My Hitch in Hell: The Bataan Death March

My Hitch in Hell: The Bataan Death March

4.7 10
by Lester I. Tenney
     
 

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Captured by the Japanese after the fall of Bataan, Lester Tenney was one of the very few who would survive the legendary Death March and three and a half years in Japanese prison camps. With an understanding of human nature, a sense of humor, sharp thinking, and fierce determination, Tenney endured the rest of the war as a slave laborer in Japanese prison camps.

Overview

Captured by the Japanese after the fall of Bataan, Lester Tenney was one of the very few who would survive the legendary Death March and three and a half years in Japanese prison camps. With an understanding of human nature, a sense of humor, sharp thinking, and fierce determination, Tenney endured the rest of the war as a slave laborer in Japanese prison camps. My Hitch in Hell is an inspiring survivor's epic about the triumph of human will despite unimaginable human suffering.

Editorial Reviews

Publishers Weekly - Publisher's Weekly
Tenney here recounts his experiences as a GI during the fall of the Philippines in 1941, his participation in the Bataan death march and his three-year ordeal in Camp 17, the harshest POW camp in Japan. He witnessed devastating atrocities, including serial slaughter that was a kind of athletic exercise for the guards. Soon after the atomic bombing of Hiroshima, he was set free; his wanderings about the countryside and interactions with Japanese civilians and leaderless soldiers form the most interesting sections of this engrossing book. Tenney suffered unexpected heartbreak when, upon being reunited with his family, he learned that his wife, believing him killed in action, had remarried. He also experienced depression based largely on his image of himself as one of ``the losers who had surrendered'' in the Philippines. In 1988, he revisited Japan and found that his psychic war wounds were beginning to heal. For all the suffering he witnessed and endured, Tenney's memoir is remarkably upbeat. He is a retired professor of finance at Arizona State University. Photos. (June)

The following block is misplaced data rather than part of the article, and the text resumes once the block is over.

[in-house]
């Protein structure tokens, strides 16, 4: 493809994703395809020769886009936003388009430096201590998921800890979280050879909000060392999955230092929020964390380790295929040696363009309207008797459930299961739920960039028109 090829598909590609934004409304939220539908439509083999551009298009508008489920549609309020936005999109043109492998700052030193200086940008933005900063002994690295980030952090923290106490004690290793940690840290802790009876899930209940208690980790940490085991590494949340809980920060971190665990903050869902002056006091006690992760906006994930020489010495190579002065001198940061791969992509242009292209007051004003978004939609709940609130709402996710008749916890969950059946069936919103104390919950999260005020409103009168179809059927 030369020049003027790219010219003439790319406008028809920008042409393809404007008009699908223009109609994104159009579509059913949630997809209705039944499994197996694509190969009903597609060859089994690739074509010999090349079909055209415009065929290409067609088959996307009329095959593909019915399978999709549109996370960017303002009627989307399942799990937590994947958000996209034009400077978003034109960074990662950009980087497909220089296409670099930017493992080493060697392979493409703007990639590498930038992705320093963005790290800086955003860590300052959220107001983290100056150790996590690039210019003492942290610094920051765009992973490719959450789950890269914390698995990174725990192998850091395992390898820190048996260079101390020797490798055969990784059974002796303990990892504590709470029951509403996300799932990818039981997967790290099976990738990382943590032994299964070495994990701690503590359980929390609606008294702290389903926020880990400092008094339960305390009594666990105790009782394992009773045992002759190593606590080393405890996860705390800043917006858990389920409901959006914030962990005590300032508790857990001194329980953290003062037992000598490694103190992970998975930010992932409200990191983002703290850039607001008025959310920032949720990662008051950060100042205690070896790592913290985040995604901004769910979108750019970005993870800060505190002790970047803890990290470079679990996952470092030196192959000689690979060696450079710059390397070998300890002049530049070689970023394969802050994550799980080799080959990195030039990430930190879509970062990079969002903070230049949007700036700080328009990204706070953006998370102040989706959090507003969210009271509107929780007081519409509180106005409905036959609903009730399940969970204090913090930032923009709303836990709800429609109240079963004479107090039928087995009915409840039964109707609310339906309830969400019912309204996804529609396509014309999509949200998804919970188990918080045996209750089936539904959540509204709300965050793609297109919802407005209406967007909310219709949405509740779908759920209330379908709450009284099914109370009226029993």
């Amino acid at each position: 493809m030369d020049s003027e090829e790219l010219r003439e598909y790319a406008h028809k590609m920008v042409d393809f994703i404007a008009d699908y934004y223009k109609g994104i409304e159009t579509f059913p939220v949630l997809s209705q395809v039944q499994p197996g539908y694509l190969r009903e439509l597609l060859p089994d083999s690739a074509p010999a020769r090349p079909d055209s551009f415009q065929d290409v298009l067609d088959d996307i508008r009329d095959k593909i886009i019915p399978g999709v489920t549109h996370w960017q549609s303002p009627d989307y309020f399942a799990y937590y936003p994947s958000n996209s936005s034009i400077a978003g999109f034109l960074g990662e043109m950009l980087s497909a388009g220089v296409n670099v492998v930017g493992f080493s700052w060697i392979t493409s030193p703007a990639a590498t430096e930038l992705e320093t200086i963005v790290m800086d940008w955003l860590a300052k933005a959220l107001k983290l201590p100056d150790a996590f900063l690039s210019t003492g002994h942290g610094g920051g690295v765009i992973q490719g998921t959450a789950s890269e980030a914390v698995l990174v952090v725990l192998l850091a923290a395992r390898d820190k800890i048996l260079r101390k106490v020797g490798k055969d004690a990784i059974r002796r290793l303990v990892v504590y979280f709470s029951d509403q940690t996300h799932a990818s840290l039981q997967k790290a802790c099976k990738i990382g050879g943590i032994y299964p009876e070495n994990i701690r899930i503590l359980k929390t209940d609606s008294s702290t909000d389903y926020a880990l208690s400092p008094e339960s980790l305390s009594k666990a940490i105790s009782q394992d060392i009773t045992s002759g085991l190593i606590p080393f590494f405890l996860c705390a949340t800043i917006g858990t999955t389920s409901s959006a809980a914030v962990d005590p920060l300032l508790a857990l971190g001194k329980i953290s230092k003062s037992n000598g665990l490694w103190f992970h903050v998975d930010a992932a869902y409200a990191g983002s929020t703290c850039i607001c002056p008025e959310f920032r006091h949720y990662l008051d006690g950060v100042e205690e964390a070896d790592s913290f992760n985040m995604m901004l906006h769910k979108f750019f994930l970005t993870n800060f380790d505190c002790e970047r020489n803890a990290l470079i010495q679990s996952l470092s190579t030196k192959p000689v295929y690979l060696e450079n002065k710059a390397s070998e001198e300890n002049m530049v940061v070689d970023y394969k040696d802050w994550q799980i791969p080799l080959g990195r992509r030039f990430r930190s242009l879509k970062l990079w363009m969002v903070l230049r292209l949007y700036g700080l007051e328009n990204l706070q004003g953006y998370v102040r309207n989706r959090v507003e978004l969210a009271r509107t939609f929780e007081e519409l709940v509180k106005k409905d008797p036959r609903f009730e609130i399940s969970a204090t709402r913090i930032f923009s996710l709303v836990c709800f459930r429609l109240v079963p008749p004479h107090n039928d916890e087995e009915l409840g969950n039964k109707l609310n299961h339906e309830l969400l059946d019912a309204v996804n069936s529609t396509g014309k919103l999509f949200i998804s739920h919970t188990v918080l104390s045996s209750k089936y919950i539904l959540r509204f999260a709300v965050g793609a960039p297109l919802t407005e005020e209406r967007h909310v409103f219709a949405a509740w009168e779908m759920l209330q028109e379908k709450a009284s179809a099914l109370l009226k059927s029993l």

From the Publisher
"Riveting . . . A grim story of heroic survival."

"What gets you through torture and isolation with self-respect intact? Let Tenney show you in this book."

"Superb."

“Riveting . . . a grim story of heroic survival.”

“What gets you through torture and isolation with self-respect intact? Let Tenney show you in this book.”

"Superb."

Product Details

ISBN-13:
9781597973465
Publisher:
Potomac Books Inc.
Publication date:
09/30/2000
Sold by:
Barnes & Noble
Format:
NOOK Book
Sales rank:
191,841
File size:
3 MB

Meet the Author

Lester I. Tenney is a professor emeritus of insurance and finance at Arizona State University. He lives in Carlsbad, California.

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My Hitch in Hell: The Bataan Death March 4.7 out of 5 based on 0 ratings. 10 reviews.
Guest More than 1 year ago